Please read as many of the essays on this site as you like, and draw your own conclusions. Either my essays make a powerful, logical, well-documented case, or they do not. I am happy to leave the final evaluation up to you.
— Roger Rawlings
Self-portrait, Aug. 16, 2012.
(Too cheap to visit a real photographer.)
1 During the years when I have done this work, I have struggled with poor health. This has complicated things for me, but it has also been beneficial in at least one way. Forced to be sedentary, I have had plenty of time (more than I wanted, really) to read and write. As a result, I've done more research, and written more, than I initially intended. Whenever my health nosedived, I had to quit work; but in each instance, I recuperated, and I was able to press ahead. Moreover, during each recovery, I reviewed the work I had done before, including any I had done while feeling poorly, and I made any needed corrections. I can promise you, then, that everything you find at Waldorf Watch was produced while I was at my best. Naturally, I leave it to you to judge just how good my best has been.
2 In October, 2009, I was told that an Anthroposophist had written that Waldorf Watch is the number one "hate site" dealing with Waldorf schools and Anthroposophy. This surprised me, although not much. Here is a reply I posted. To see my message in its original form, as well as the messages that preceded and followed it, please use this link: http://groups.yahoo.com/group/waldorf-critics/message/12164.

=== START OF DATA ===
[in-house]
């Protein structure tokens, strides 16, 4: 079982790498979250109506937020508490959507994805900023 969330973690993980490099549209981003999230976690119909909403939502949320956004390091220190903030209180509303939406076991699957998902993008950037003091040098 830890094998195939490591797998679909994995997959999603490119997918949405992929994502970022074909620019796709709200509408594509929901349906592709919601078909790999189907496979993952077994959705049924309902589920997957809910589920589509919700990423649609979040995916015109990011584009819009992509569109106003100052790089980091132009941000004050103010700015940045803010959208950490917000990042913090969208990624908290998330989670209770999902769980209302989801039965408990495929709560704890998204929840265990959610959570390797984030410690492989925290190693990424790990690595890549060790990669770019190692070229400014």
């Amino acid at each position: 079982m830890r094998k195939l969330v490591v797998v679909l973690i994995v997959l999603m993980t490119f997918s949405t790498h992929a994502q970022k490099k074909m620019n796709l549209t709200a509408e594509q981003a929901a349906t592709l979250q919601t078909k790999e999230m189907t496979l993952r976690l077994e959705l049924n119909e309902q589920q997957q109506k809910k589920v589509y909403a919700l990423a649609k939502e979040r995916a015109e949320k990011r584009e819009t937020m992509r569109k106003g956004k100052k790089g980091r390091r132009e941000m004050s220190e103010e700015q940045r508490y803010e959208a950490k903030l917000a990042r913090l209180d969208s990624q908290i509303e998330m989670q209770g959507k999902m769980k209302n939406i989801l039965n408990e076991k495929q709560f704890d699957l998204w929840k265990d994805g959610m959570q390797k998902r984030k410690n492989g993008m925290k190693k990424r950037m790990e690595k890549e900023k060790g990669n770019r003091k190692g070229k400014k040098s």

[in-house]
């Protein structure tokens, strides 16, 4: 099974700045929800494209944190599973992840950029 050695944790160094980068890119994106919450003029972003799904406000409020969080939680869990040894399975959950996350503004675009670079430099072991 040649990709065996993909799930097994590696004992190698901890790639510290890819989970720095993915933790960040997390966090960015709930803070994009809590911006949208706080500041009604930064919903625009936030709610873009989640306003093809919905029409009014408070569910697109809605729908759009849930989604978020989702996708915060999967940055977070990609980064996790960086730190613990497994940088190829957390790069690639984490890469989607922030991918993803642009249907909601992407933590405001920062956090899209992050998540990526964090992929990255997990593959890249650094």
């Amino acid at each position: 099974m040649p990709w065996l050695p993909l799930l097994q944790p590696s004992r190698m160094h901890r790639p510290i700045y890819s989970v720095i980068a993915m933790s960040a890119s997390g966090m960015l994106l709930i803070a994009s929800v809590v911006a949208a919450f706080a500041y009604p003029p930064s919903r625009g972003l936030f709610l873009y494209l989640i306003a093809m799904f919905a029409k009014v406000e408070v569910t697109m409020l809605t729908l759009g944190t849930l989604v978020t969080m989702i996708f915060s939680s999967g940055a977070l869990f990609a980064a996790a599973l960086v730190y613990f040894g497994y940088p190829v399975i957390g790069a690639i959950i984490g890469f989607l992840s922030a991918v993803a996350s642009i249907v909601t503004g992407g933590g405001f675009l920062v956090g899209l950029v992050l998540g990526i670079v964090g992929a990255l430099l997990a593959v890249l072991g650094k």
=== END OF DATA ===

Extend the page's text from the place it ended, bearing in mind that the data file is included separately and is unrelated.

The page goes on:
The funny part is, I'm not really an enemy of Anthroposophy. The evidence seems pretty clear: Steiner’s doctrines are wacky. But, then, so are many (most? all?) other forms of occultism. I’m a skeptic, certainly. I reject Anthroposophy for myself, certainly, and I would urge great caution on anyone who feels drawn to Anthroposophy. But I’m not a sworn enemy. As far as I’m concerned, anyone who wants to be an Anthroposophist is free to do so, and I wouldn't say "boo" (or I would say it only very quietly). What I oppose is the infusion of Anthroposophy into Waldorf education, especially when this is done covertly, without informing the parents of Waldorf students.